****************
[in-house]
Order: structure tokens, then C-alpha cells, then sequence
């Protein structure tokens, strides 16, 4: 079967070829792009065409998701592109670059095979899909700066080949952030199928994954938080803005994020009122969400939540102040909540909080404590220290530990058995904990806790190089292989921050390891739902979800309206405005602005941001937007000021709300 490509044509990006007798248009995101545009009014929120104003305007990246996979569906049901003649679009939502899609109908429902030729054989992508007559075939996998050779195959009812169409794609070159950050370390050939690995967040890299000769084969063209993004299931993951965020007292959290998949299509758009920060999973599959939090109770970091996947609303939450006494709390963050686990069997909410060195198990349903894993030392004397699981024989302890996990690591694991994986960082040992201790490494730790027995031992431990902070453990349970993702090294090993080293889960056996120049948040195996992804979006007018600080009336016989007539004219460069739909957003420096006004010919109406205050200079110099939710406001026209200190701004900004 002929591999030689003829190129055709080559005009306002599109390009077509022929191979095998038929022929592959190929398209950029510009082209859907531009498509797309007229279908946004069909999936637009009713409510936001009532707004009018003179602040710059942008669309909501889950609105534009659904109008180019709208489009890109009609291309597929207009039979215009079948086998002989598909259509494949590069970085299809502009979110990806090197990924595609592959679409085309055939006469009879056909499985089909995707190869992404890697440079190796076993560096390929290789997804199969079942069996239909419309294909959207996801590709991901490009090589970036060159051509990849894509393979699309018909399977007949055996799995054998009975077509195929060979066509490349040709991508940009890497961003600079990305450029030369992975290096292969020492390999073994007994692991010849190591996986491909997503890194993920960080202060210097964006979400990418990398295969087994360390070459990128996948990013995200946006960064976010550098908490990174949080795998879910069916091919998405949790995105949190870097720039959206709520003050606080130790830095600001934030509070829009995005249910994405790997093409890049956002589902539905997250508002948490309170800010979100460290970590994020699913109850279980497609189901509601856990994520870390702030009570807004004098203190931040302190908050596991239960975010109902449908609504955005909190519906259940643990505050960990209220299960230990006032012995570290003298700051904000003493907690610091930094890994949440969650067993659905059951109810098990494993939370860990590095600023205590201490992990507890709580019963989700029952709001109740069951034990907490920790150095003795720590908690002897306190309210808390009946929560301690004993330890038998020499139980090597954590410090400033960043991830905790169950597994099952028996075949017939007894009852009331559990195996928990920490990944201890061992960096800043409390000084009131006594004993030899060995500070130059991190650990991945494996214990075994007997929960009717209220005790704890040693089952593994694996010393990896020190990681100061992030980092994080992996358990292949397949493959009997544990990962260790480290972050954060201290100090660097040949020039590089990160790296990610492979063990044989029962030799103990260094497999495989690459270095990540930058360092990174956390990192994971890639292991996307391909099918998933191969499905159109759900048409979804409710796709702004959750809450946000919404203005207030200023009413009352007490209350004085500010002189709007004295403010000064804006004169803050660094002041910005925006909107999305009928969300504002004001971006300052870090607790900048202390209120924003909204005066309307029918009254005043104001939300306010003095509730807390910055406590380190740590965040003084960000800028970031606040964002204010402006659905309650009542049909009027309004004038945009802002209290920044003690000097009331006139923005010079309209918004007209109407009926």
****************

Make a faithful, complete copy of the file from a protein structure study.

[in-house]
Order: structure tokens, then C-alpha cells, then sequence
């Protein structure tokens, strides 16, 4: 079967070829792009065409998701592109670059095979899909700066080949952030199928994954938080803005994020009122969400939540102040909540909080404590220290530990058995904990806790190089292989921050390891739902979800309206405005602005941001937007000021709300 490509044509990006007798248009995101545009009014929120104003305007990246996979569906049901003649679009939502899609109908429902030729054989992508007559075939996998050779195959009812169409794609070159950050370390050939690995967040890299000769084969063209993004299931993951965020007292959290998949299509758009920060999973599959939090109770970091996947609303939450006494709390963050686990069997909410060195198990349903894993030392004397699981024989302890996990690591694991994986960082040992201790490494730790027995031992431990902070453990349970993702090294090993080293889960056996120049948040195996992804979006007018600080009336016989007539004219460069739909957003420096006004010919109406205050200079110099939710406001026209200190701004900004 002929591999030689003829190129055709080559005009306002599109390009077509022929191979095998038929022929592959190929398209950029510009082209859907531009498509797309007229279908946004069909999936637009009713409510936001009532707004009018003179602040710059942008669309909501889950609105534009659904109008180019709208489009890109009609291309597929207009039979215009079948086998002989598909259509494949590069970085299809502009979110990806090197990924595609592959679409085309055939006469009879056909499985089909995707190869992404890697440079190796076993560096390929290789997804199969079942069996239909419309294909959207996801590709991901490009090589970036060159051509990849894509393979699309018909399977007949055996799995054998009975077509195929060979066509490349040709991508940009890497961003600079990305450029030369992975290096292969020492390999073994007994692991010849190591996986491909997503890194993920960080202060210097964006979400990418990398295969087994360390070459990128996948990013995200946006960064976010550098908490990174949080795998879910069916091919998405949790995105949190870097720039959206709520003050606080130790830095600001934030509070829009995005249910994405790997093409890049956002589902539905997250508002948490309170800010979100460290970590994020699913109850279980497609189901509601856990994520870390702030009570807004004098203190931040302190908050596991239960975010109902449908609504955005909190519906259940643990505050960990209220299960230990006032012995570290003298700051904000003493907690610091930094890994949440969650067993659905059951109810098990494993939370860990590095600023205590201490992990507890709580019963989700029952709001109740069951034990907490920790150095003795720590908690002897306190309210808390009946929560301690004993330890038998020499139980090597954590410090400033960043991830905790169950597994099952028996075949017939007894009852009331559990195996928990920490990944201890061992960096800043409390000084009131006594004993030899060995500070130059991190650990991945494996214990075994007997929960009717209220005790704890040693089952593994694996010393990896020190990681100061992030980092994080992996358990292949397949493959009997544990990962260790480290972050954060201290100090660097040949020039590089990160790296990610492979063990044989029962030799103990260094497999495989690459270095990540930058360092990174956390990192994971890639292991996307391909099918998933191969499905159109759900048409979804409710796709702004959750809450946000919404203005207030200023009413009352007490209350004085500010002189709007004295403010000064804006004169803050660094002041910005925006909107999305009928969300504002004001971006300052870090607790900048202390209120924003909204005066309307029918009254005043104001939300306010003095509730807390910055406590380190740590965040003084960000800028970031606040964002204010402006659905309650009542049909009027309004004038945009802002209290920044003690000097009331006139923005010079309209918004007209109407009926």